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Rosen, V.H. (1955). Meetings of the New York Psychoanalytic Society. Psychoanal Q., 24:325-326.

(1955). Psychoanalytic Quarterly, 24:325-326

Meetings of the New York Psychoanalytic Society

Victor H. Rosen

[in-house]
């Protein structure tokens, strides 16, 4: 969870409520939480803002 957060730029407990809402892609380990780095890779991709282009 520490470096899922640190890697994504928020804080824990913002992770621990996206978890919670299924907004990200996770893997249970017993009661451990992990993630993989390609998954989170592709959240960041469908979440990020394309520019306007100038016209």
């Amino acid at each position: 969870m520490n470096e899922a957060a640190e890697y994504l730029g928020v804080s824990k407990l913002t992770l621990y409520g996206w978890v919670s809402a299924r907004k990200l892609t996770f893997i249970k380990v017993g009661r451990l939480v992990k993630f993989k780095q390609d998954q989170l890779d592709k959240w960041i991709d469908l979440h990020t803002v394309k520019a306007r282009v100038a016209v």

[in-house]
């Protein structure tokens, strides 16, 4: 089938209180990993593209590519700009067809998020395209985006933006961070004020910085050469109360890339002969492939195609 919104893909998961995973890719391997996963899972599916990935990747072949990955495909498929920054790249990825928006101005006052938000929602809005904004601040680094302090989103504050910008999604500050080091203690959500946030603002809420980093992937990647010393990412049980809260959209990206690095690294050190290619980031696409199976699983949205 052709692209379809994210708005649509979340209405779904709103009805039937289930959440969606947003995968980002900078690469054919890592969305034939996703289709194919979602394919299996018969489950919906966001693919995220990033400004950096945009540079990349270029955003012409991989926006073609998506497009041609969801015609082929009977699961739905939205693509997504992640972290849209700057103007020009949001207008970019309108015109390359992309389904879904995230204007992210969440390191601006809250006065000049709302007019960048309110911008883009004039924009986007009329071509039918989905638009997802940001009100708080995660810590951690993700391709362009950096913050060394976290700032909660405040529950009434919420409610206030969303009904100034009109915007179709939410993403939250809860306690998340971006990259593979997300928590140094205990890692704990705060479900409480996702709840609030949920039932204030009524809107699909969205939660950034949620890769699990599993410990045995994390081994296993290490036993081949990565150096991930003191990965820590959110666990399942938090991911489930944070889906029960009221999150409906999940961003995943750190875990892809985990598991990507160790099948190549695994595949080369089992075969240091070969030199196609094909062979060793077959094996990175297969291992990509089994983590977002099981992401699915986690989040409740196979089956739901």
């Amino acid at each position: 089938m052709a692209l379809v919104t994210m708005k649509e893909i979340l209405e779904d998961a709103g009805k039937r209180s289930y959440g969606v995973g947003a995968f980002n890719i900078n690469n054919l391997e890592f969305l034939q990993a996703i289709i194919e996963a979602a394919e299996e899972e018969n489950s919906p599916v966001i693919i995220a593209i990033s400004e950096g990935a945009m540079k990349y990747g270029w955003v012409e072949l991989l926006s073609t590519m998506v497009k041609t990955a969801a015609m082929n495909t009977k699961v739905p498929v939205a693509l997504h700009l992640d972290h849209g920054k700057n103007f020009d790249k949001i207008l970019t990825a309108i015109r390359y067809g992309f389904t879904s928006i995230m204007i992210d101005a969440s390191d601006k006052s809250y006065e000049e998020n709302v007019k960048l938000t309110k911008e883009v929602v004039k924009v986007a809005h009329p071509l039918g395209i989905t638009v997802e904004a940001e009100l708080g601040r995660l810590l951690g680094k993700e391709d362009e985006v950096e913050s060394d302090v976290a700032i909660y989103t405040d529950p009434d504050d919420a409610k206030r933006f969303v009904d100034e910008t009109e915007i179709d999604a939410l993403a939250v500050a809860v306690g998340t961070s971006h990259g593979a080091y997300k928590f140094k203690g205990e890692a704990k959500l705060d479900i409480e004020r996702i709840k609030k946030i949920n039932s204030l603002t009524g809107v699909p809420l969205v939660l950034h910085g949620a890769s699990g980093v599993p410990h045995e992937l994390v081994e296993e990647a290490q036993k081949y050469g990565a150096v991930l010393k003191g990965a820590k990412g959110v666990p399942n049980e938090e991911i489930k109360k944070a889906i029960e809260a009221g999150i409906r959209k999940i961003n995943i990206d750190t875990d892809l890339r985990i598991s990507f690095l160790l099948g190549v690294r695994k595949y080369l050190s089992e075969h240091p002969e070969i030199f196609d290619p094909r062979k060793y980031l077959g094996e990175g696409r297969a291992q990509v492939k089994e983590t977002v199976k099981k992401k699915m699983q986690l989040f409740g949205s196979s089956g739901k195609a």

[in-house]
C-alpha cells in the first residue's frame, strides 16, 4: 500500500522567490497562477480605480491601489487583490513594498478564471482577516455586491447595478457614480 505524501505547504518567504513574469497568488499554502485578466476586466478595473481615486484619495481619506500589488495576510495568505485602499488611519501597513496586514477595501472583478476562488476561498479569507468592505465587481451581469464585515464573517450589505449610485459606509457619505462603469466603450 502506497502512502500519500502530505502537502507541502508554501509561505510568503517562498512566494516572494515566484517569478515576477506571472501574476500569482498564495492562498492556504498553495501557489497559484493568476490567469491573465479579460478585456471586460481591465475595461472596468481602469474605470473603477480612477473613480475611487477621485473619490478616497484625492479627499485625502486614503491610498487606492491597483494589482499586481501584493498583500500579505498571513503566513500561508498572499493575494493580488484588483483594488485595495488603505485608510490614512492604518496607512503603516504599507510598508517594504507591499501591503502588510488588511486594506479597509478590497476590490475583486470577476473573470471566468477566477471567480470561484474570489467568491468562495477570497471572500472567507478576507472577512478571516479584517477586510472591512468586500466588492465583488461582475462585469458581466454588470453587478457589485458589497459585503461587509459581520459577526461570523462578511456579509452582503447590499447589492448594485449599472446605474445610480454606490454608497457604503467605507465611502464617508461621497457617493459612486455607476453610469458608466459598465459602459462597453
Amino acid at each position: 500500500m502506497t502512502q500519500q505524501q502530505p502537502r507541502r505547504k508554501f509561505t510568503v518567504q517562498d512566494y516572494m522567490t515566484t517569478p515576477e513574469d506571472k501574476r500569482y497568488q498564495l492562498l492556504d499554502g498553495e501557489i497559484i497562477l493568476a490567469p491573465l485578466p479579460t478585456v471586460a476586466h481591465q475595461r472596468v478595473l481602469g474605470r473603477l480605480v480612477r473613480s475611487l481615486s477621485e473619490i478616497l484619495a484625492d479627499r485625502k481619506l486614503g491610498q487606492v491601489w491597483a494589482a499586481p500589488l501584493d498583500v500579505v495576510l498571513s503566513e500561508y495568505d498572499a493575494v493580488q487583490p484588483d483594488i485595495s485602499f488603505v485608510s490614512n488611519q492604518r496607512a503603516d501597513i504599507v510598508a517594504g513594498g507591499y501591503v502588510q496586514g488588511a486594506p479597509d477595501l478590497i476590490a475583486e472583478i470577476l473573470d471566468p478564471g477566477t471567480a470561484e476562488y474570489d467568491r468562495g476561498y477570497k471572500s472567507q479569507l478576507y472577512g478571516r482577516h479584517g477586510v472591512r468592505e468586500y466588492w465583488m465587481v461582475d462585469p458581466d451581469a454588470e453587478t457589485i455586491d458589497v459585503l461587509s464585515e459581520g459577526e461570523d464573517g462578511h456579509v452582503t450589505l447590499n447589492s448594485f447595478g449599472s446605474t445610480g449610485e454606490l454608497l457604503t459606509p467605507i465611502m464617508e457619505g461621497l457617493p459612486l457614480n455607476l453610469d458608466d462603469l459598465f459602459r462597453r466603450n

Mrs. Peller feels that in the psychological study of play there is the possibility for considerable mutual sharing and elaborating of experiences between the fields of academic psychology and psychoanalysis. Aside from Freud's original contributions in a variety of places to the psychoanalytic principles of play and Waelder's amplification of Freud's theory, there has been no consistent organized psychoanalytic theory of the structure of play. Play is defined as the mastering of anxiety aroused equally by the external exigencies of reality and the internal pressures arising from instinctual tensions. Play can be described and characterized on the basis of the libidinal phases in which it appears, and its general purposes, or its secondary gain, have to do with the development of mastery and the transformation of passive endurance into active mastery. Childhood play has three characteristic phases: preoedipal, Oedipal, and latency. There is also a 'preplay' period in the very early stages of infancy.

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